How Terrorists Are Using Cheap Credit to Fund Their Attacks
Policy + Politics

How Terrorists Are Using Cheap Credit to Fund Their Attacks

© Stelios Varias / Reuters

The news about a $28,500 loan for the terrorists who killed 14 and wounded more than 20 in San Bernardino last week may or may not shed light on how the two killers financed their plot, but it does point to one alarming fact about terror attacks like this one: They are cheap.

Yesterday, NBC News confirmed that Syed Farook and Tashfeen Malik received the loan from peer-to-peer lender Prosper and that the money was deposited in an online bank account in the weeks that preceded the attack.

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As personal loans go, $28,500 isn’t a remarkable amount. It could pay for some renovations to a home, it could be used to consolidate credit card debt or for any number of things. It is also, according to experts, more than enough to fund multiple acts of terror.

The possibility that Farook and Malik may have funded their attacks solely through personal assets and credit appears to be part of a trend that sees terror cells moving away from reliance on overseas networks in favor of self-funding.

Last year, in a detailed study of the funding sources for 40 European jihadi terror cells, the Norwegian Defense Research Establishment determined that the great majority were reliant on the members themselves to generate funds.

“Jihadis who have plotted attacks in Western Europe most commonly relied on funding from the cell members’ own salaries and savings,” the study found. “The vast majority of the cells studied (90 percent) were involved in income-generating activities, and half of them were entirely self-financed.

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“Only one in four received economic support from international terrorist organizations such as al-Qaida. Over time, there has been a decline in the proportion of cells that receive support from organized terrorist groups and support networks, and a corresponding increase in cells that are self-financed through legal activities.”

The report also confirmed that most of the cells were engaged in operations that could be funded for the price of a reasonably nice used car.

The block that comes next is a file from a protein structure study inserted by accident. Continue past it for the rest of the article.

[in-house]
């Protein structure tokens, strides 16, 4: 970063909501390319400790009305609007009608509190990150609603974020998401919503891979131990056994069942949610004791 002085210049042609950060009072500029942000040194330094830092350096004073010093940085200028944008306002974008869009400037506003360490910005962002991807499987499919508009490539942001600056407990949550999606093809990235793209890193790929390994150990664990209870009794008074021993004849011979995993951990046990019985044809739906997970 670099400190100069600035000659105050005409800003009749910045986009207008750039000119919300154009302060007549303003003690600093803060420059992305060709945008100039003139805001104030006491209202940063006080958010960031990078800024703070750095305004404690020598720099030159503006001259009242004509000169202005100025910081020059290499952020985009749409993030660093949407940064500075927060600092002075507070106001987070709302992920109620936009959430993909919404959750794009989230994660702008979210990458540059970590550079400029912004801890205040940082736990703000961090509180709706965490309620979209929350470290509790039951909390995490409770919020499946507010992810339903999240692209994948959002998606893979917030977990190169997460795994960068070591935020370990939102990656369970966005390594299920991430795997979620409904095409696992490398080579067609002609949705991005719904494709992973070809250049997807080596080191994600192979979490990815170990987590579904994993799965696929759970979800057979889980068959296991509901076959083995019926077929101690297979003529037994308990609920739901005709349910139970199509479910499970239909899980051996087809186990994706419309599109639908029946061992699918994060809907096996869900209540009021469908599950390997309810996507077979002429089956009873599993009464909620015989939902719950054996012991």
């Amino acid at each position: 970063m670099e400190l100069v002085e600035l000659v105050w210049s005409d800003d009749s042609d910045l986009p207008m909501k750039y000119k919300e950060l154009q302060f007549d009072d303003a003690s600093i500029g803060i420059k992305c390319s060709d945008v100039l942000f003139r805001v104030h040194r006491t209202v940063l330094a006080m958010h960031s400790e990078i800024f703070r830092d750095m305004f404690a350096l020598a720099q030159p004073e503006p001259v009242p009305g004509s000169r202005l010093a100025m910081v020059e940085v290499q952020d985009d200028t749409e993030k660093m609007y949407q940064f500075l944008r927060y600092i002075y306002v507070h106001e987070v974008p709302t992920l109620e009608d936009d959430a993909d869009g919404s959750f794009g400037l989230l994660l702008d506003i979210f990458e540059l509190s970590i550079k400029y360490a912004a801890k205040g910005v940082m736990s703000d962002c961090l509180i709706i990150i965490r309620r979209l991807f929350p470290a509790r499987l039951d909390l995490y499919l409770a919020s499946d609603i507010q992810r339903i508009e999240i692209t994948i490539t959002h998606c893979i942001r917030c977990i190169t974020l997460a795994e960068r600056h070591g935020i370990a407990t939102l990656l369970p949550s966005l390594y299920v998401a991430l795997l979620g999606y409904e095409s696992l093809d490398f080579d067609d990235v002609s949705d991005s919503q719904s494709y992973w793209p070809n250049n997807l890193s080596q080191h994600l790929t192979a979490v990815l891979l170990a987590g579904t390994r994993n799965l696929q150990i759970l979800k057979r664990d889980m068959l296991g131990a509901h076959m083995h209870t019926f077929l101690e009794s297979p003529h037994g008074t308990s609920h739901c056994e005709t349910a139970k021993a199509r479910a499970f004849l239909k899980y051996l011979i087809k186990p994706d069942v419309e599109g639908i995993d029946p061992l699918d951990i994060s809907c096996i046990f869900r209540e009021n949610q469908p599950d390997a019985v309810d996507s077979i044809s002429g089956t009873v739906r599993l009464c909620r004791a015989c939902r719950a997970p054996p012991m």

“Finally, jihadi terrorist attacks in Western Europe have generally been cheap, with three quarters of the plots studied estimated to cost less than $10,000. “

Prosper, the lender that approved the loan to the two killers, pointed out in a statement to the media that it had followed all applicable requirements when processing the loan. “All loans originated through the Prosper platform are subject to all identity verification and screening procedures required by law, including US anti-terrorism and anti-money laundering laws. As part of our standard procedures, we also confirm that all loan funds are disbursed into a verified US bank account in the borrower's name. Like all Americans, Prosper is shocked and saddened by recent events in San Bernardino.”

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By all accounts, there wasn’t any obvious reason why Farook and Malik would have triggered any warnings at Prosper or any other financial institution, since they weren’t on federal watch lists.

The troubling thing here, if the loan was used to fund part of the attack, is how mundane the whole thing was. The fact is that anybody in the U.S. with a high enough limit on his or her visa card or a reasonably good credit score can gather the financial resources to fund a terrorist attack.

Funding sources for the typical terror cell in Europe are “remarkably ordinary,” the Norwegian Defense Research Establishment found. And that’s a problem for officials looking to protect the public, whose work to shut down terrorist organizations’ access to the international financial system may have worked too well.

“The decline in support from international terrorist organizations and support networks may partly be explained by the introduction of stricter financial controls and regulations that have made it more difficult for al-Qaida and its affiliates to raise money and transfer them to local cells,” the report found. “In this respect, existing counter terrorist financing (CTF) measures may be considered a success.

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“However, the recent development towards increased self-financing based on legal income sources is worrying from the perspective of prevention. Many European terrorist cells now raise the necessary funds through methods that are difficult to identify as being related to terrorism. … [I]t is important to recognize that terrorists are flexible and adapt to the policies imposed. There is a constant need for reassessment of countermeasures, taking into account how today’s terrorists actually fund their activities.”

When terror can be funded by maxing out a couple of credit cards, though, it’s hard to see what countermeasures might be effective.